By Lissa Bachner
Reprinted with the permission of Behler Publications
Now, while others were toasting the New Year, we were in a barn in our down parkas and warm boots, waiting for two horses from Germany. Bob had another client who had purchased a horse, but she had opted out of spending her New Year’s Eve in a stable.
Just as the cold began to penetrate my core and numb the tips of my toes, we heard gravel crunching beneath heavy tires and the unmistakable squeal of brakes.
We hurried to the van and walked up the ramp into the dark interior. It was difficult to clearly see the two occupants, so I grabbed one horse’s halter while Bob took the other and we carefully led them out.
The horse I was leading was bundled in blankets that stank of urine and sweat. He was skittish and snorted as we walked from the van to the barn. It was clear that he hated the chain around his nose, but I didn’t dare take it off. All I could do was try to soothe him by patting him and running my hand down the length of his dirt-encrusted neck.
Don’t panic, I’m sure this one isn’t mine.
Once inside the barn, the horse continued snorting, only now it sounded like he was hyperventilating. Concerned, I put him in one of the stalls designated for the new horses, expecting that with two fresh buckets of water, some fluffy shavings for bedding, and a few squares of hay, he’d settle down. Usually, a horse will look for some source of food in its stall, but this piteous animal was far too frightened. All he could do was stand by the wall, trembling.
I decided to give him some time to himself and walked to the stall where Bob was removing the other horse’s halter. This horse was also travel-worn, but in far better shape than his companion. He wore a new blanket and seemed fairly clean. Yes, he was a tad bug-eyed, but his breathing wasn’t coming in short spurts and he certainly wasn’t shaking.
When Bob came out of the stall, I blurted, “Please tell me that the train wreck at the other end of the barn isn’t mine.”
When he responded with a grin, I knew that the train wreck did, in fact, belong to me. Then, becoming serious, he said, “He is not a train wreck. He’s just scared, exhausted, and trying to cope with his new surroundings.”
“Look, I understand that he’s been through a lot in the past week, but this horse,” I said, pointing to the one in front of me, “seems pretty calm. The Reillys have never seen him, and they’ll never know if we just…switch them.”
Bob stared at me, dumbfounded. “Lissa, I can’t believe you’d even suggest such a thing. No way would I do that. These two horses are completely different.”
I turned away, feeling trapped, embarrassed, and frustrated. What had I gotten myself into?
“Just trust me,” Bob called out as I went to check on the horse I was stuck with, hoping he hadn’t passed out. As I began to resign myself to the idea that this quivering animal was mine, my nurturing instincts took hold and I decided to try to bond with him. I approached him slowly and spoke to him softly, and, to my relief, he began to calm down.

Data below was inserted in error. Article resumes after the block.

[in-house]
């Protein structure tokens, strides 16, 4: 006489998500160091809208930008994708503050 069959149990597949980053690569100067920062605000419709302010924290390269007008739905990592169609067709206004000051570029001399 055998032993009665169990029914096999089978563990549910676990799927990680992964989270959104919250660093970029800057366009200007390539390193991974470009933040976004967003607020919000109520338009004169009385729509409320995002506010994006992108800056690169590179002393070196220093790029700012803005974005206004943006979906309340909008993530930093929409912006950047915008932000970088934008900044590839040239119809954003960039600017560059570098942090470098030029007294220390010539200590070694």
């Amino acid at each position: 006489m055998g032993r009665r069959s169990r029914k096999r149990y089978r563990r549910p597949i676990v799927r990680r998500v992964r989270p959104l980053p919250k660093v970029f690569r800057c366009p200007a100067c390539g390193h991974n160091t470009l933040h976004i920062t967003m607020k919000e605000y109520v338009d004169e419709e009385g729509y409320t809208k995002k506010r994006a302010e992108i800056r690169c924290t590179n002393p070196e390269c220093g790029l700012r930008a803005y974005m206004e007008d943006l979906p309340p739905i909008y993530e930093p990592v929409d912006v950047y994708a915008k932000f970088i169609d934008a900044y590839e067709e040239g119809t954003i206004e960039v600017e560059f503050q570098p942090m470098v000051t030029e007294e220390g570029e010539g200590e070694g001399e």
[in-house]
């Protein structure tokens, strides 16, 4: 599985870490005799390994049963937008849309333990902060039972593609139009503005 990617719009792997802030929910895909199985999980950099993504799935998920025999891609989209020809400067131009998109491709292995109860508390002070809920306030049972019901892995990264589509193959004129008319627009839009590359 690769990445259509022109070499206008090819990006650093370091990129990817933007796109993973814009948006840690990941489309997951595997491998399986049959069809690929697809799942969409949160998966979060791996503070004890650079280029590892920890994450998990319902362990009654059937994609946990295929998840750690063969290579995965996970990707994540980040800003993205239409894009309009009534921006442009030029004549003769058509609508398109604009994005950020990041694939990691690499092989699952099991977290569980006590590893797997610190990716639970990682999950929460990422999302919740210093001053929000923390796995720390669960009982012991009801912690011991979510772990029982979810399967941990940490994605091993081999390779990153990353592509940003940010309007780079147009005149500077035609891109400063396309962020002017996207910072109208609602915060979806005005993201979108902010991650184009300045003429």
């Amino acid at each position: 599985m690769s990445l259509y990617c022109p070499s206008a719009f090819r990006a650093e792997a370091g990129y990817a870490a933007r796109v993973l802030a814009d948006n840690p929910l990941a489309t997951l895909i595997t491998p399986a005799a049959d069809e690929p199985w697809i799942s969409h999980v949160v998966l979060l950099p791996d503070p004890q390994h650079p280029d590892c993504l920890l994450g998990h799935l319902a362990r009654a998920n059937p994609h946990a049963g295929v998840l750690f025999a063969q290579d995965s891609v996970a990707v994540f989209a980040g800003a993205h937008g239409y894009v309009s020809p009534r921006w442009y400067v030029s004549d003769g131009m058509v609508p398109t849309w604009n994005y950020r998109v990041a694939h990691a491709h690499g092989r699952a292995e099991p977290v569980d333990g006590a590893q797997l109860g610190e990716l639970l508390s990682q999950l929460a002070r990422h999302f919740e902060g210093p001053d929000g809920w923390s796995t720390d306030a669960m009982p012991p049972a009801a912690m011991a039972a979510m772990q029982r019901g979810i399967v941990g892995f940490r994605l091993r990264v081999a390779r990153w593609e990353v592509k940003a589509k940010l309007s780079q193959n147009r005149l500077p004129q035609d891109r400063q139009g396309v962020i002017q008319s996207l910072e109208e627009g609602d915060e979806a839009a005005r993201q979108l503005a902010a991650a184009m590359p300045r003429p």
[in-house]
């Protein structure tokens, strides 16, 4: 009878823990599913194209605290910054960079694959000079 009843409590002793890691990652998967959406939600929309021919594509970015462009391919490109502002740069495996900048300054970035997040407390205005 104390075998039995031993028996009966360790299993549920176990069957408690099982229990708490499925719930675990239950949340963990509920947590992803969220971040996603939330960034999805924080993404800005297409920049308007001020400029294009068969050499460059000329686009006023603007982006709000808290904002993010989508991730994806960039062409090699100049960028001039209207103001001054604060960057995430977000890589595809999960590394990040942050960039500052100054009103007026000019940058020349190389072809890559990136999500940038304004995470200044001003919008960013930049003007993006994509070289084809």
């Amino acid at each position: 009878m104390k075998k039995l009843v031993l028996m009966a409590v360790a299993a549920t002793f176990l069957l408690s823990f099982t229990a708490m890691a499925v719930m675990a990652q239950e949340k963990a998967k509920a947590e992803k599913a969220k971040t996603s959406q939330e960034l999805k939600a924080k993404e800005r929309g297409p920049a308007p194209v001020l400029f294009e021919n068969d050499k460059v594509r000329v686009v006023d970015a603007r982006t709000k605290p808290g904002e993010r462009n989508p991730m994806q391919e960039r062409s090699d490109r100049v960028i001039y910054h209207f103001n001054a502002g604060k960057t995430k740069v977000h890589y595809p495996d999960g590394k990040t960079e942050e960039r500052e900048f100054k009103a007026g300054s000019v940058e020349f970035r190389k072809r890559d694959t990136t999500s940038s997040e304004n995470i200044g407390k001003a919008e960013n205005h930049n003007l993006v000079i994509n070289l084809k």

During the next hour, I brushed away layers of filth from his coat, feeling his thin body tense every time I moved the brush to a new position. Eventually he relaxed, seeming to enjoy the attention, until I moved on to another area. As I removed the grime, I was appalled to see spur rubs and whip marks all over his body. I applied medication to the wounds and whispered to him, “What did they do to you?”
Poor thing. I began to wipe his face with a towel. It was then that I noticed the color of his eyes: burnished mahogany melting into amber, then turning a velvety brown in the center. As I stared into the depths of his eyes, I sensed his fear and distrust. But beneath that, I perceived a glimmer of hope.
With the back of my hand, I gently smoothed the worried creases around his eyes and, this time, he didn’t shy away from me. Instead, he lowered his head and I smiled up at him.
“You’ve been through a lot in a short time, haven’t you, boy? I have, too,” I said quietly. “I guess that makes us survivors. We do what we have to do to get through. Maybe you are supposed to be my horse, after all.
“I think it’s time you had a name.” I took a step backwards so I could regard all of him. “Hmm,” I cupped my chin in the palm of my hand while I attempted to conjure the perfect name. He stood still, never taking his eyes off me.
I began listing some of my favorite literary characters.
“Hamlet?” I asked him. “He was wise beyond his years and, like you, tormented, but in a different way. Maybe not,” I vetoed the name.
“Heathcliff?” I mused. “He was a complex character, not unlike yourself.”
My new horse looked unimpressed.
“You’re right,” I agreed. “Besides, that name has already been taken by a cartoon cat.”
Suddenly, the name was right before me. I had always been partial to the political satire of the comic strip Bloom County, and I especially loved the young star of the series, Milo.
“Milo,” I said, trying the name on for size. I allowed it to resonate before saying it again. “Milo,” and this time, the horse’s ears twitched at the sound of my voice.
“I like it,” I said, smiling with satisfaction. “Hello, Milo. You and I have a long road ahead of us, but I promise, no matter what, you will never know cruelty again.”
Early the next morning, armed with carrots, apples, and new blankets, I ventured out to visit my new horse, determined to win him over. Only a handful of people were in the barn, allowing Milo and me some quiet time to get acquainted.
*This story was originally published in the May/June 2022 issue of The Plaid Horse. Click here to read it now and subscribe for issues delivered straight to your door!
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